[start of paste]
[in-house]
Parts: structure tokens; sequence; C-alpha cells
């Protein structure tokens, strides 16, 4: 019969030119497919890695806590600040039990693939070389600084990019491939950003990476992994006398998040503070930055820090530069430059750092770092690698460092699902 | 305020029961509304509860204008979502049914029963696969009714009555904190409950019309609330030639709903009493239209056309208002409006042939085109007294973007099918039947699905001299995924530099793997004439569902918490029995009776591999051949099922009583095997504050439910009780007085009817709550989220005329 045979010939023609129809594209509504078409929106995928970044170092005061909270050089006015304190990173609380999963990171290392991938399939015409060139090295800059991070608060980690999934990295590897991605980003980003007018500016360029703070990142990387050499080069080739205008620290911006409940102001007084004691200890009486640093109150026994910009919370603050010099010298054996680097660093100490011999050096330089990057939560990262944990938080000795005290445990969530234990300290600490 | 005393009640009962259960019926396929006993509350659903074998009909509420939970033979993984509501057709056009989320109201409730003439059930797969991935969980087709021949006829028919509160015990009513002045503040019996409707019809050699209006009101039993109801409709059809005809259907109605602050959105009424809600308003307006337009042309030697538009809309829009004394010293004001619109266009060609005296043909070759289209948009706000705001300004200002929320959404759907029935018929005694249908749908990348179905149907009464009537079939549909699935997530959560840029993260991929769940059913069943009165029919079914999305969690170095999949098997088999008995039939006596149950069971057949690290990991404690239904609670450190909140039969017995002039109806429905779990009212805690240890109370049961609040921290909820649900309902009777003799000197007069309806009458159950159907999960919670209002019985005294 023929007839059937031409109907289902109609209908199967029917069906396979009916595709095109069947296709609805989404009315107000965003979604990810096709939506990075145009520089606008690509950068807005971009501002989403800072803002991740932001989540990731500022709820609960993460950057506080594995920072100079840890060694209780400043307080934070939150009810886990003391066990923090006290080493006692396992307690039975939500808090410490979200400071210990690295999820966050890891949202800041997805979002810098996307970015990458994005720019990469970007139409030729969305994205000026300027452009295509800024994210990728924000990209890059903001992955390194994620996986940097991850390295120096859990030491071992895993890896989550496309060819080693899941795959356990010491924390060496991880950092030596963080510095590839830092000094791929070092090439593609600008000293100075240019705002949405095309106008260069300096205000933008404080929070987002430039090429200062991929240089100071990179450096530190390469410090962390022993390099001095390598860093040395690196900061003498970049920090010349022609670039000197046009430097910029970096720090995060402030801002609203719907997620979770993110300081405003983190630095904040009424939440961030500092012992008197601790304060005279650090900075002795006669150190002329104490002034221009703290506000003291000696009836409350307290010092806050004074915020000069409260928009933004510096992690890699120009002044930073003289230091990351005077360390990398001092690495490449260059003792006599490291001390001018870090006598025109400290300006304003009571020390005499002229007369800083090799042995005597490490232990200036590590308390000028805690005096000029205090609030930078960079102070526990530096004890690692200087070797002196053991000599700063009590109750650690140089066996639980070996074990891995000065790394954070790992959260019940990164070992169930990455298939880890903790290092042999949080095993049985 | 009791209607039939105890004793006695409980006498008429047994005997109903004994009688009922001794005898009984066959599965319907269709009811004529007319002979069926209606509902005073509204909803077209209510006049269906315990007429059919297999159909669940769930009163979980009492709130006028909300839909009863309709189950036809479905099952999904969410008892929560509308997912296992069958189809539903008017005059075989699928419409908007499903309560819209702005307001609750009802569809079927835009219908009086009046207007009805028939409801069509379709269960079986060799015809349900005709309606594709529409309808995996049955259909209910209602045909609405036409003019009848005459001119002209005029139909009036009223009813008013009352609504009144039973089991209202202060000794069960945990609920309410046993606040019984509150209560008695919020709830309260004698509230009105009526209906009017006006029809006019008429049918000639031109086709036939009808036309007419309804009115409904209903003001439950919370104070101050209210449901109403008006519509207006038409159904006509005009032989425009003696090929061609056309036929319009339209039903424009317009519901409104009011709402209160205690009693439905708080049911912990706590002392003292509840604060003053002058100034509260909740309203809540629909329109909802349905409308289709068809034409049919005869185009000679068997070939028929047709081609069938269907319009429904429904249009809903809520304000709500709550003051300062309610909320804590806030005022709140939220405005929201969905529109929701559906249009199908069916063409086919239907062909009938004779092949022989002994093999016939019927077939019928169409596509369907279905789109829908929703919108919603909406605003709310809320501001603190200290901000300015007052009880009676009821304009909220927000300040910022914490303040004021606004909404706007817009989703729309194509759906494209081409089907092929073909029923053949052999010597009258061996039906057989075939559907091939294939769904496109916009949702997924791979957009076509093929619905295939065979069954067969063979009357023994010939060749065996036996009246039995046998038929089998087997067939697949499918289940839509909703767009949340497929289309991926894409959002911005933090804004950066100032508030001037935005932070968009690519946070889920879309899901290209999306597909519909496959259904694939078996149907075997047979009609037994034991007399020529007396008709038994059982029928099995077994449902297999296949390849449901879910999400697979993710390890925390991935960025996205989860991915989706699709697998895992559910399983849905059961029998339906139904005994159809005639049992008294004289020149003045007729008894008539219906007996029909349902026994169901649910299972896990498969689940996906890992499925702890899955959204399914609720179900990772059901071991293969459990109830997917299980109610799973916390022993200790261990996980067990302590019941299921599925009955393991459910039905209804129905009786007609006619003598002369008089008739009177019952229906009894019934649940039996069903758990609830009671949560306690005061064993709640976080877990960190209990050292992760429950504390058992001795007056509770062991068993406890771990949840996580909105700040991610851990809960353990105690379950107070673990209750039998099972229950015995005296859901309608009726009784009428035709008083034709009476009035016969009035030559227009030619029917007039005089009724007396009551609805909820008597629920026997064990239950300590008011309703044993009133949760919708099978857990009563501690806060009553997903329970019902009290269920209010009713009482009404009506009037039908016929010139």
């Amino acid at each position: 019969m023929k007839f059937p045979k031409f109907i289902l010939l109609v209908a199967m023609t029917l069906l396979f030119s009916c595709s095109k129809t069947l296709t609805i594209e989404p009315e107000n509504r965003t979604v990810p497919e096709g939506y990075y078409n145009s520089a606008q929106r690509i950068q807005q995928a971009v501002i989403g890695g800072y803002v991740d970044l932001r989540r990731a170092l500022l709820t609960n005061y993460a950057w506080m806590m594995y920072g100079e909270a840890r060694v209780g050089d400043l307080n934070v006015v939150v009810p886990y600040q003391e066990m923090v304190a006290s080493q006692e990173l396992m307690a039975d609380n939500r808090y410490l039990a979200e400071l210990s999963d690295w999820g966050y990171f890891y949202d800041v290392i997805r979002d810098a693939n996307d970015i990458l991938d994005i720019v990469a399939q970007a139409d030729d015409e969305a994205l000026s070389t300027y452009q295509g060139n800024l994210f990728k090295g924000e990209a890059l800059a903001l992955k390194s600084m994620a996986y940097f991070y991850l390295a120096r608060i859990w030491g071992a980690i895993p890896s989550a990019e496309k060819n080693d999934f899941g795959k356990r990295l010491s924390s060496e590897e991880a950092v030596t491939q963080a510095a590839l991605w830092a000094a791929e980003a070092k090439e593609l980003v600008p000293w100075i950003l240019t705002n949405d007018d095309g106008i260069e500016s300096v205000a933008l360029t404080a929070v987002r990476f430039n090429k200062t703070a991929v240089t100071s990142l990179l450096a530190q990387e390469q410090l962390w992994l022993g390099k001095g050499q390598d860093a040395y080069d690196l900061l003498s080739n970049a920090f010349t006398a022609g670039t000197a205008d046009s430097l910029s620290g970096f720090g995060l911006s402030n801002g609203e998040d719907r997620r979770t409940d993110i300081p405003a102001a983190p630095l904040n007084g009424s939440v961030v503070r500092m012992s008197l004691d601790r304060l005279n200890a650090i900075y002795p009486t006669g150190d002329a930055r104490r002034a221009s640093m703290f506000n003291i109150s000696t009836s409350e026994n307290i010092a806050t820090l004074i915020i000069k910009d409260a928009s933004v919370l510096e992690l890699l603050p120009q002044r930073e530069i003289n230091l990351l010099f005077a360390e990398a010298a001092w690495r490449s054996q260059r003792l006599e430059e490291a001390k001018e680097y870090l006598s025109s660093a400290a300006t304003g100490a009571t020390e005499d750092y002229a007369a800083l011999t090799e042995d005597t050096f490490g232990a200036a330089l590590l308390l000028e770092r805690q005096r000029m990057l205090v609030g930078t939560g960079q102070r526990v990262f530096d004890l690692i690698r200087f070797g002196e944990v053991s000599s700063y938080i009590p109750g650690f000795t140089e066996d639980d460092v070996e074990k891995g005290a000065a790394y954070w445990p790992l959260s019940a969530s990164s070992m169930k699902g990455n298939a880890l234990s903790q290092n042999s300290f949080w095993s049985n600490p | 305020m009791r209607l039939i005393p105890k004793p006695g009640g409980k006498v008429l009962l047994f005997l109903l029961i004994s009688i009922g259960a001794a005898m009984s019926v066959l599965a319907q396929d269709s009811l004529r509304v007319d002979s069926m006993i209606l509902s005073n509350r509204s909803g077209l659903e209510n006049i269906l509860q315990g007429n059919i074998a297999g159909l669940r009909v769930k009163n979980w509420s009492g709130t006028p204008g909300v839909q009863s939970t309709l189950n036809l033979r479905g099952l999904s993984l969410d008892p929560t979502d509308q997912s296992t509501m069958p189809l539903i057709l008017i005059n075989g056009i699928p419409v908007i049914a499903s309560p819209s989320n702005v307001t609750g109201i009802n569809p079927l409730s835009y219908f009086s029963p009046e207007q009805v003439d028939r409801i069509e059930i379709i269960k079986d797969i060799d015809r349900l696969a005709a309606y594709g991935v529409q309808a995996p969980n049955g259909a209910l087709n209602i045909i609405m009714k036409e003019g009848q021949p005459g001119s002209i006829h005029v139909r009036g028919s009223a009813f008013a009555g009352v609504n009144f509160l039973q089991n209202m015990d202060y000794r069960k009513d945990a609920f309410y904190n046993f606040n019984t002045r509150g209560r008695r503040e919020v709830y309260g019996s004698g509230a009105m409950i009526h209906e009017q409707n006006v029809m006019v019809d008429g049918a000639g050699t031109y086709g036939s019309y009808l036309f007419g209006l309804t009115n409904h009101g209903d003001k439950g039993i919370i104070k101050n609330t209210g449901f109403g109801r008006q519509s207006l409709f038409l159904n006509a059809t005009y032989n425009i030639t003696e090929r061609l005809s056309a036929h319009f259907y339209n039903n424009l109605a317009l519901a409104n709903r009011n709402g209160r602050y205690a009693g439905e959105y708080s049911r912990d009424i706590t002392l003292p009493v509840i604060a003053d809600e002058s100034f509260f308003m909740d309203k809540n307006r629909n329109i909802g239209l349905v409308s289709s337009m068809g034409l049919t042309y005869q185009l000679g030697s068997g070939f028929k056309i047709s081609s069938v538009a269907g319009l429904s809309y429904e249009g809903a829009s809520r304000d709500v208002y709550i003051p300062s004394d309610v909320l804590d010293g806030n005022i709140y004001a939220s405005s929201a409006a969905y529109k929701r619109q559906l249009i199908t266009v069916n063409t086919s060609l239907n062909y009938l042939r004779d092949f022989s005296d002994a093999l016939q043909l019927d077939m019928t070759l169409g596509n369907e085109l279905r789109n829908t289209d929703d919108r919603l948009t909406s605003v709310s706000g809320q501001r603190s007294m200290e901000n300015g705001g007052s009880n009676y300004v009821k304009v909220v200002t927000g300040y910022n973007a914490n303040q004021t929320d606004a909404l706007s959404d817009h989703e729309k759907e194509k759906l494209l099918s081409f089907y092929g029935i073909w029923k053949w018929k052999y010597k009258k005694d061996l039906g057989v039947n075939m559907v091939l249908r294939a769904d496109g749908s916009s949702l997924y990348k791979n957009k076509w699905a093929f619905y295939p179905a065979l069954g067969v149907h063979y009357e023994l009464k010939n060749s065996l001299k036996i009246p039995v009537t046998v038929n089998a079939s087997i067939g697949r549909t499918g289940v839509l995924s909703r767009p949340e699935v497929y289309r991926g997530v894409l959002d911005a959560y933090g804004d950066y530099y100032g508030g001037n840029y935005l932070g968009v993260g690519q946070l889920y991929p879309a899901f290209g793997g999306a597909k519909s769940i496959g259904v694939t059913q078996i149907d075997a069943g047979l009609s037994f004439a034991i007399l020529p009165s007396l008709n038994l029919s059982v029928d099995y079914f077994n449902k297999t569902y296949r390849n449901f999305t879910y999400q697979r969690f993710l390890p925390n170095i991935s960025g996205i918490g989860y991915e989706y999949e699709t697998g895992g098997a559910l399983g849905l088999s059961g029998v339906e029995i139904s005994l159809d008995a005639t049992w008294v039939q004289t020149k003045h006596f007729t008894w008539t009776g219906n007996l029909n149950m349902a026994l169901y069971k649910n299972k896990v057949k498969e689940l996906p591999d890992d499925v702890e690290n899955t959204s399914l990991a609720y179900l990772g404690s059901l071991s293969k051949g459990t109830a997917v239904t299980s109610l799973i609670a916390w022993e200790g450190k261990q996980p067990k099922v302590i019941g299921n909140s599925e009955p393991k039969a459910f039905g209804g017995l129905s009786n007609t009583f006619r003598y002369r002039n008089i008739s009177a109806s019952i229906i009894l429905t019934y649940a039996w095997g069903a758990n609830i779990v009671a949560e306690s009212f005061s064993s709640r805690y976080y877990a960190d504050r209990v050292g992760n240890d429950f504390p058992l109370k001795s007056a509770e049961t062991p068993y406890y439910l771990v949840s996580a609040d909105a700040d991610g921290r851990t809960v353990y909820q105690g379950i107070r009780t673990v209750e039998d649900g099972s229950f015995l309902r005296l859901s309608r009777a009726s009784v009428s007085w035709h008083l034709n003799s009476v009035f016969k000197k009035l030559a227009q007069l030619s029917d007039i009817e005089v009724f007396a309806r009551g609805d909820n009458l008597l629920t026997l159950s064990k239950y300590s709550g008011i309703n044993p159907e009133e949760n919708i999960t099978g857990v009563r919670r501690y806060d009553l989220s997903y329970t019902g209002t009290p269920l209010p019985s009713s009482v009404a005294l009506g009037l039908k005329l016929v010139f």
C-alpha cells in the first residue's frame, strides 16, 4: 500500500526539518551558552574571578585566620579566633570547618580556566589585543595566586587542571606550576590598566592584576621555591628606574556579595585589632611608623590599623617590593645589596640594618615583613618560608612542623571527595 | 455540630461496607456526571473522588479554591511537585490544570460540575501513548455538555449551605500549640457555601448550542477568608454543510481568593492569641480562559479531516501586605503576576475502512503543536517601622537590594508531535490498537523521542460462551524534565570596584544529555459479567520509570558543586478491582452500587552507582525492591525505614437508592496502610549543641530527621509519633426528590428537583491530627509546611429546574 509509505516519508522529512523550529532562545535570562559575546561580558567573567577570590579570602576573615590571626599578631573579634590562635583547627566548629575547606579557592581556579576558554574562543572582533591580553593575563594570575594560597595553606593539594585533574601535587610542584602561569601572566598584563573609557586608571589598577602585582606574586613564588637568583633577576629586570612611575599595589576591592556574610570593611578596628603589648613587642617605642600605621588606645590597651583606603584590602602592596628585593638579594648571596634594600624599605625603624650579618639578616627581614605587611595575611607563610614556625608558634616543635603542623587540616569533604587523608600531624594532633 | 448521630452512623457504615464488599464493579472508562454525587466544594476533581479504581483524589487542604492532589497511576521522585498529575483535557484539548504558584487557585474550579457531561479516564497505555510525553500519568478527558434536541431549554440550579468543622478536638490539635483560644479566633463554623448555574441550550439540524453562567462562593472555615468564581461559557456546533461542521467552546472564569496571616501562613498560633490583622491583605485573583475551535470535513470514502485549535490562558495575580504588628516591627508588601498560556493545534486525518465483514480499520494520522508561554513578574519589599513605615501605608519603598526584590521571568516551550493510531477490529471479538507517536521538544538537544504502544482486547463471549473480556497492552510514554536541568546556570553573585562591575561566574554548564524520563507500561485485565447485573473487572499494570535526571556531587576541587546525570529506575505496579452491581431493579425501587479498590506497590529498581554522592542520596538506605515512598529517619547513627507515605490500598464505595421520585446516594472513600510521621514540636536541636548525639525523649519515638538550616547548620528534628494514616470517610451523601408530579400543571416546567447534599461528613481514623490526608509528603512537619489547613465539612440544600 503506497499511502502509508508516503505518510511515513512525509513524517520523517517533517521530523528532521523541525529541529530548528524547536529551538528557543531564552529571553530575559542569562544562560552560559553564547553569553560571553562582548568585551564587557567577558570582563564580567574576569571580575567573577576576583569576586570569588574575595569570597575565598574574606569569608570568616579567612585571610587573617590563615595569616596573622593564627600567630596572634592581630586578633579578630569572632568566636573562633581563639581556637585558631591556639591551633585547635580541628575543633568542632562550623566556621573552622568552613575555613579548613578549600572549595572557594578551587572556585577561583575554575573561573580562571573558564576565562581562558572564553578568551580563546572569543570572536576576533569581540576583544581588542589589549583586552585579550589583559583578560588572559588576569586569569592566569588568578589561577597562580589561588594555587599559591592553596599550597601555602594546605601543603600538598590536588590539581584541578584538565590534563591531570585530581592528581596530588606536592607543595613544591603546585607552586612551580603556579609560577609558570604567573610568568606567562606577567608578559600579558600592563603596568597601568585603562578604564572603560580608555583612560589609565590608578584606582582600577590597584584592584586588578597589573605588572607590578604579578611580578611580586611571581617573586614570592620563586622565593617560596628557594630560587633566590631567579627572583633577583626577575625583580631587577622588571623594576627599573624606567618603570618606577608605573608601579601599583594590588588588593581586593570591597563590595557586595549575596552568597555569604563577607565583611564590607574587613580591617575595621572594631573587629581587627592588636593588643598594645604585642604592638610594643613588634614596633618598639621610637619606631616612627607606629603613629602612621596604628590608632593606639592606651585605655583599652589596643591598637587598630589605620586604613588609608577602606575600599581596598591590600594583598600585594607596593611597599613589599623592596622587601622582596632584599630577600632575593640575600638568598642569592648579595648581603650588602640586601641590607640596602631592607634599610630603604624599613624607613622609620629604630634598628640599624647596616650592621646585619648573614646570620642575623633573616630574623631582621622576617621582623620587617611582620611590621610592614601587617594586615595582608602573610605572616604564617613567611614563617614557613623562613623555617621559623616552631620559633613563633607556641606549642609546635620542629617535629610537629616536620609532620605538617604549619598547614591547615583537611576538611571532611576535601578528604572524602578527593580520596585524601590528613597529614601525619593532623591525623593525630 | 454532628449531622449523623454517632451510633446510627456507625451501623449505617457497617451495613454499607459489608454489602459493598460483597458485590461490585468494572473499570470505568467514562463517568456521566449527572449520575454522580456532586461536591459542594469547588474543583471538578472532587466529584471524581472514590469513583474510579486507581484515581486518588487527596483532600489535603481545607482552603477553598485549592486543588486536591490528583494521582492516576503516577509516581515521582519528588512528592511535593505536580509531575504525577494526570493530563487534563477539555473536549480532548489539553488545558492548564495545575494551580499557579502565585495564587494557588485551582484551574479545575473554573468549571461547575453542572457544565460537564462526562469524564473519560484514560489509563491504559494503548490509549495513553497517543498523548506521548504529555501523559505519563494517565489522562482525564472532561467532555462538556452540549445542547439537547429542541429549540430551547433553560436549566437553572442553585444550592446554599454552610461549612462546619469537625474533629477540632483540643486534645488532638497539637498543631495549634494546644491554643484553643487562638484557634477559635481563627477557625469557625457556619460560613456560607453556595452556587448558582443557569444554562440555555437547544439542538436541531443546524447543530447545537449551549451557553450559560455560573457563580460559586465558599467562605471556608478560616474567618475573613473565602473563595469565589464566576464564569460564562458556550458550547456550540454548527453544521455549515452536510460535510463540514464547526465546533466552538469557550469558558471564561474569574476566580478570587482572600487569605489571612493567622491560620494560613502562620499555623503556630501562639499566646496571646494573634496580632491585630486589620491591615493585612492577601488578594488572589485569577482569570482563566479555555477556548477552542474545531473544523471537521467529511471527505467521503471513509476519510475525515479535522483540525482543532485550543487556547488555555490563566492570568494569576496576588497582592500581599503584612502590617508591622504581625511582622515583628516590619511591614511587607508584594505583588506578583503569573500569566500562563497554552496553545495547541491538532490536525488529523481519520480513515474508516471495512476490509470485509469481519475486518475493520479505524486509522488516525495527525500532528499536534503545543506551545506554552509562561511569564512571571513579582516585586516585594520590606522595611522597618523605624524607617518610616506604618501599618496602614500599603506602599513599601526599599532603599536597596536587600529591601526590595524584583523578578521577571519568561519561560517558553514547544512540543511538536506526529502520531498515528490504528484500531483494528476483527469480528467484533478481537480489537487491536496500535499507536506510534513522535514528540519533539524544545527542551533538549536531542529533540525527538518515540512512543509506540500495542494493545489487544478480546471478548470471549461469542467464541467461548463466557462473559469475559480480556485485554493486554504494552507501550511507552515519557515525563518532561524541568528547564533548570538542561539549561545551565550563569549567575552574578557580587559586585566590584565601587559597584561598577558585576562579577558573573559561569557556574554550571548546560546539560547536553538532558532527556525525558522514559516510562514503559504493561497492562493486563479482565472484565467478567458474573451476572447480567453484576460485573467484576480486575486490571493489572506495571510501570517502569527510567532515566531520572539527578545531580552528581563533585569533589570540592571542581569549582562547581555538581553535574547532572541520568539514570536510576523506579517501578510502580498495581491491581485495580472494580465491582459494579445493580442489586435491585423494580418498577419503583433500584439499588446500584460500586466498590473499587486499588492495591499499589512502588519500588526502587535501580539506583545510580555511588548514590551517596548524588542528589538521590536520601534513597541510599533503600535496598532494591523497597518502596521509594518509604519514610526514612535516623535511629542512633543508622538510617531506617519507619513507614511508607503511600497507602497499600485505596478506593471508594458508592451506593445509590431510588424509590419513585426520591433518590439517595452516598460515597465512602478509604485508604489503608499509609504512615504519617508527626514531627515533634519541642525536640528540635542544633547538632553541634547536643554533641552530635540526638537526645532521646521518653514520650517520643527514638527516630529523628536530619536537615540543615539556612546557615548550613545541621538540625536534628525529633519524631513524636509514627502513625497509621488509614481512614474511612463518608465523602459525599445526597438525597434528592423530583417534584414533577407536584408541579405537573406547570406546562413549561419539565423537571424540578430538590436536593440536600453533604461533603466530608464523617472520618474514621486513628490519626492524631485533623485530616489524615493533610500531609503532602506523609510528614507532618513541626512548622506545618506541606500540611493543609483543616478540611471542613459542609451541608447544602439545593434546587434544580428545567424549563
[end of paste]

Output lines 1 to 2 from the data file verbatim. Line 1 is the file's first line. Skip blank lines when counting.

[in-house]
Parts: structure tokens; sequence; C-alpha cells